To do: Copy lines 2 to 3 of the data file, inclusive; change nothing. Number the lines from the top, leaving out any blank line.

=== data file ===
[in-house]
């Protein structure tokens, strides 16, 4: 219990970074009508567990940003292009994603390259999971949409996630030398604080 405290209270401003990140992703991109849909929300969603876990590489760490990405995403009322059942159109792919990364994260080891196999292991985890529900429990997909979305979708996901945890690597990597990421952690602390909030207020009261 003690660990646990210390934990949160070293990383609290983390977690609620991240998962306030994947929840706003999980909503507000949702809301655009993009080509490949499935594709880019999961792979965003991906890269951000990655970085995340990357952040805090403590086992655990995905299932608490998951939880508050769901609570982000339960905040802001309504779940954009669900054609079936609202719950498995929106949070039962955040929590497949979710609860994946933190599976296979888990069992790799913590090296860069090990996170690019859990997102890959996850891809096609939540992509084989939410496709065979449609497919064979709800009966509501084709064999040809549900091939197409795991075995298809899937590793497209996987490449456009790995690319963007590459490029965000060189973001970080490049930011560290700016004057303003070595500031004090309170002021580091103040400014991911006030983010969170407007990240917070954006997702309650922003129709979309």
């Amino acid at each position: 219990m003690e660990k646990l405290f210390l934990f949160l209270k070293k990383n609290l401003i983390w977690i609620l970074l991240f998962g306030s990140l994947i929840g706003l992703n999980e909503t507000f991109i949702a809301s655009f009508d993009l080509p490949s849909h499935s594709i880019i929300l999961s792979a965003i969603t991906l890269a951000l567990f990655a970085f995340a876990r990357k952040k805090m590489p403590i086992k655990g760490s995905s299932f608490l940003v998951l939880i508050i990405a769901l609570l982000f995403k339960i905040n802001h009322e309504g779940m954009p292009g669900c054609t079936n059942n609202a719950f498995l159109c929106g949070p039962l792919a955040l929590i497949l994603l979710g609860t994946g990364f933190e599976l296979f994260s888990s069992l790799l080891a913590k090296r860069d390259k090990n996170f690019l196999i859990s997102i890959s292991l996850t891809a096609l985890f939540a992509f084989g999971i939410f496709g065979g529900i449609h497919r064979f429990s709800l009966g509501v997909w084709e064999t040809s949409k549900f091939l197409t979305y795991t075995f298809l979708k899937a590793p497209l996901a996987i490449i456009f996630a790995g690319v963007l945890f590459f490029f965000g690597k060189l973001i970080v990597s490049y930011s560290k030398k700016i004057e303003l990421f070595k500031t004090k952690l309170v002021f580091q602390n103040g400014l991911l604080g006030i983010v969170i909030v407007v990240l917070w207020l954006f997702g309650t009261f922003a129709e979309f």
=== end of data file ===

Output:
């Protein structure tokens, strides 16, 4: 219990970074009508567990940003292009994603390259999971949409996630030398604080 405290209270401003990140992703991109849909929300969603876990590489760490990405995403009322059942159109792919990364994260080891196999292991985890529900429990997909979305979708996901945890690597990597990421952690602390909030207020009261 003690660990646990210390934990949160070293990383609290983390977690609620991240998962306030994947929840706003999980909503507000949702809301655009993009080509490949499935594709880019999961792979965003991906890269951000990655970085995340990357952040805090403590086992655990995905299932608490998951939880508050769901609570982000339960905040802001309504779940954009669900054609079936609202719950498995929106949070039962955040929590497949979710609860994946933190599976296979888990069992790799913590090296860069090990996170690019859990997102890959996850891809096609939540992509084989939410496709065979449609497919064979709800009966509501084709064999040809549900091939197409795991075995298809899937590793497209996987490449456009790995690319963007590459490029965000060189973001970080490049930011560290700016004057303003070595500031004090309170002021580091103040400014991911006030983010969170407007990240917070954006997702309650922003129709979309």
């Amino acid at each position: 219990m003690e660990k646990l405290f210390l934990f949160l209270k070293k990383n609290l401003i983390w977690i609620l970074l991240f998962g306030s990140l994947i929840g706003l992703n999980e909503t507000f991109i949702a809301s655009f009508d993009l080509p490949s849909h499935s594709i880019i929300l999961s792979a965003i969603t991906l890269a951000l567990f990655a970085f995340a876990r990357k952040k805090m590489p403590i086992k655990g760490s995905s299932f608490l940003v998951l939880i508050i990405a769901l609570l982000f995403k339960i905040n802001h009322e309504g779940m954009p292009g669900c054609t079936n059942n609202a719950f498995l159109c929106g949070p039962l792919a955040l929590i497949l994603l979710g609860t994946g990364f933190e599976l296979f994260s888990s069992l790799l080891a913590k090296r860069d390259k090990n996170f690019l196999i859990s997102i890959s292991l996850t891809a096609l985890f939540a992509f084989g999971i939410f496709g065979g529900i449609h497919r064979f429990s709800l009966g509501v997909w084709e064999t040809s949409k549900f091939l197409t979305y795991t075995f298809l979708k899937a590793p497209l996901a996987i490449i456009f996630a790995g690319v963007l945890f590459f490029f965000g690597k060189l973001i970080v990597s490049y930011s560290k030398k700016i004057e303003l990421f070595k500031t004090k952690l309170v002021f580091q602390n103040g400014l991911l604080g006030i983010v969170i909030v407007v990240l917070w207020l954006f997702g309650t009261f922003a129709e979309f």